The US has shot down a suspected Chinese spy balloon that has been flying over its airspace.

Television footage showed a small explosion, followed by the balloon descending toward the water off the Carolina coast.

The balloon was shot down by an F-22 fighter aircraft, about six nautical miles off the coast near Myrtle Beach, South Carolina, Pentagon officials said.

Ships were deployed in the water to mount the recovery operation.

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‘They successfully took it down’

US President Joe Biden said he wanted the balloon brought down on Wednesday but was advised that the best time for the operation would be when it was over water.

“They successfully took it down and I want to complement our aviators who did it,” Mr Biden said.

A US defence official said the aircraft was a spy balloon and that China intended to use it on sensitive military sites.

Read more:
What are ‘spy balloons’ and what is their role?
The puzzling theories behind China’s ‘spy balloon’

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The movement of Chinese ‘spy’ balloon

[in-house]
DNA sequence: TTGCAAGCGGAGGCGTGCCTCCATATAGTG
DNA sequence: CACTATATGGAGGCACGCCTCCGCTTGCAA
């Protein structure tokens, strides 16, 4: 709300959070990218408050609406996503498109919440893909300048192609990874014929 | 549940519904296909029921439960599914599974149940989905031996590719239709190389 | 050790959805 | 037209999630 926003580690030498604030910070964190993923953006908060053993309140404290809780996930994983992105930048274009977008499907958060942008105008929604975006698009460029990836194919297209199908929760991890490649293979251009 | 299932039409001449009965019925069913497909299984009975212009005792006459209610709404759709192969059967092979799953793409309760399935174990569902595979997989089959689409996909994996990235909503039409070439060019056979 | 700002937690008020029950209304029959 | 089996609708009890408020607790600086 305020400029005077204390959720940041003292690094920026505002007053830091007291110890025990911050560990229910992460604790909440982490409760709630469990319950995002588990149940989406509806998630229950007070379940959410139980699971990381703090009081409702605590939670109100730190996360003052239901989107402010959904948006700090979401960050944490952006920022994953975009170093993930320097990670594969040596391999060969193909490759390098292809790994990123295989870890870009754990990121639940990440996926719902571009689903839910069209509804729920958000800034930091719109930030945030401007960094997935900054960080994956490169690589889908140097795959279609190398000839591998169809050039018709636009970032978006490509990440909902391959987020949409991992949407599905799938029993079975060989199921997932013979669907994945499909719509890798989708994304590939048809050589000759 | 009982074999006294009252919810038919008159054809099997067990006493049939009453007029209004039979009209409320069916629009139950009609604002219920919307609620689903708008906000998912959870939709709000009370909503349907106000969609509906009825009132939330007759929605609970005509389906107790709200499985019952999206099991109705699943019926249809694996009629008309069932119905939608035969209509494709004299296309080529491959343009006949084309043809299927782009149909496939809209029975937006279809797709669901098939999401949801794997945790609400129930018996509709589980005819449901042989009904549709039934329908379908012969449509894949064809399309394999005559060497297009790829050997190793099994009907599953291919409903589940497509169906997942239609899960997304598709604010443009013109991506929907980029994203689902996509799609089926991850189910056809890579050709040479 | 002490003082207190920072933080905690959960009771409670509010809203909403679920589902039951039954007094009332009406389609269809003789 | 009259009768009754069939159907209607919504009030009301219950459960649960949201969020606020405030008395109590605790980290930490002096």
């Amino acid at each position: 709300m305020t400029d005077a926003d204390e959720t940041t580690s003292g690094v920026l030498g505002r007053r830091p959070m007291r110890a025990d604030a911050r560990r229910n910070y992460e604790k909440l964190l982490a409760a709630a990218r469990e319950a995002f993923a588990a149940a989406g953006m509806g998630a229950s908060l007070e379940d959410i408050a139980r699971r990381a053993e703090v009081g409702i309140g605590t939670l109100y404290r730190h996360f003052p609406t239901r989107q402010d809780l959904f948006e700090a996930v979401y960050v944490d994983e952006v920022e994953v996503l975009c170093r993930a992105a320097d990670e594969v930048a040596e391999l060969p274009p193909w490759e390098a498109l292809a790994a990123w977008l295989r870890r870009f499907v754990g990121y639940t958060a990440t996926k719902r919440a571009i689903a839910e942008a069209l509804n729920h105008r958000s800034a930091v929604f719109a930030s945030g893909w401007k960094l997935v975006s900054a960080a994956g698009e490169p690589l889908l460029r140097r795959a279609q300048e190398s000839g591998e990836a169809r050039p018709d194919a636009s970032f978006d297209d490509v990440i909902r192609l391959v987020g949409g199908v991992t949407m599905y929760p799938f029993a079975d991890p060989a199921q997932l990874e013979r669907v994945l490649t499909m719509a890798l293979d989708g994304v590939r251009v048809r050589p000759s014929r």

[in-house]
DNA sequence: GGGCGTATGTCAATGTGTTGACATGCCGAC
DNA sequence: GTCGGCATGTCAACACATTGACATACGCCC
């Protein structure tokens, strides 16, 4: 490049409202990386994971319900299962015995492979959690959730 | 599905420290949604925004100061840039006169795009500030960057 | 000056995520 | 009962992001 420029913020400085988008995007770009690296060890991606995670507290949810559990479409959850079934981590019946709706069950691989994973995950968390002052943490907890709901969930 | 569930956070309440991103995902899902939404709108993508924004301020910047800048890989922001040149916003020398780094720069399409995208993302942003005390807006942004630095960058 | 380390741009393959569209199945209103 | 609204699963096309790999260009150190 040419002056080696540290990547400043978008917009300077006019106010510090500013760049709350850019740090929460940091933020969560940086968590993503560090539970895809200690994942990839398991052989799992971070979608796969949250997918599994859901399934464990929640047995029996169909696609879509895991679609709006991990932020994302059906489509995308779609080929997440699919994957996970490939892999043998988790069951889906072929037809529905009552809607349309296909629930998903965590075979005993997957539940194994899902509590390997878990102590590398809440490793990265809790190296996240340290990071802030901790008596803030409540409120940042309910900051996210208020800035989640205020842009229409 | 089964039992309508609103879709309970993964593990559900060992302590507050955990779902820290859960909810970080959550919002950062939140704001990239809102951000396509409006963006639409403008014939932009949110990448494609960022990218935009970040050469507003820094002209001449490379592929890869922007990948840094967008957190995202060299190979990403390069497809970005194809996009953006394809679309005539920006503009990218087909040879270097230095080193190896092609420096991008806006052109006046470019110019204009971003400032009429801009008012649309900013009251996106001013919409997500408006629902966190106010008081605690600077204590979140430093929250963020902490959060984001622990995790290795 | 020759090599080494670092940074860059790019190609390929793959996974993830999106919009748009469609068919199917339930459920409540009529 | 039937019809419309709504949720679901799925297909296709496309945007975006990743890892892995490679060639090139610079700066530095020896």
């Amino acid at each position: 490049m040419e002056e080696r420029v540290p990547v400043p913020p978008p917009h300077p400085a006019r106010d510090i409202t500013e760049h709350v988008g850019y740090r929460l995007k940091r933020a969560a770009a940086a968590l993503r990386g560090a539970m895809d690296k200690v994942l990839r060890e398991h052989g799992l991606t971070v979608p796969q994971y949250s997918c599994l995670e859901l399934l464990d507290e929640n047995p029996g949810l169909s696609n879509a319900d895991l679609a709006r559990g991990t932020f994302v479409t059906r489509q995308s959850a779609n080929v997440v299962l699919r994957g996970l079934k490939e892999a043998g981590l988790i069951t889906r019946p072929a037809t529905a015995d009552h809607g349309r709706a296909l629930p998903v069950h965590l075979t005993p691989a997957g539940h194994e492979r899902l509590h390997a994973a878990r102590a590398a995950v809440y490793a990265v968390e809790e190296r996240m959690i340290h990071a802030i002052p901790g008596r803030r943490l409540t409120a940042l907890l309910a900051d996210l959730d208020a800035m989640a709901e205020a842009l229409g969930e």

How did the US bring down the ‘spy balloon’?

The balloon was shot down at 2:39pm local time by a military fighter jet from Langley in Virginia.

The fighter jet shot a single missile into the balloon, which caused it to crash into the ocean.

“This was the first opportunity to successfully bring down the balloon without posing a threat to civilians”, a senior US official said.

Officials said they were “confident” the balloon was “seeking to monitor sensitive sights” and they will “seek to recover it”.

The balloon was flying between 60,000 to 65,000ft.

The debris was spread out over seven miles, US officials said.

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Biden comments on Chinese ‘spy balloon’

Flights suspended

Mr Biden had warned the US was “going to take care of” the craft after it was spotted again on Saturday – this time over North Carolina.

The US had previously hesitated to shoot the balloon because of the risks to people on the ground from falling debris.

Ahead of the operation, flights were halted at three airports including Myrtle Beach International Airport in South Carolina because of a “national security effort”, the Federal Aviation Administration (FAA) said.

The discovery of the balloon has stirred tensions and a diplomatic row between China and the US.

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Moment pilots spot Chinese spy balloon

However, China insisted the balloon was used for meteorological and other scientific research and had been blown off course.

The object is believed to have flown over the Aleutian Islands, off the coast of Alaska, and through Canada before entering the US earlier this week.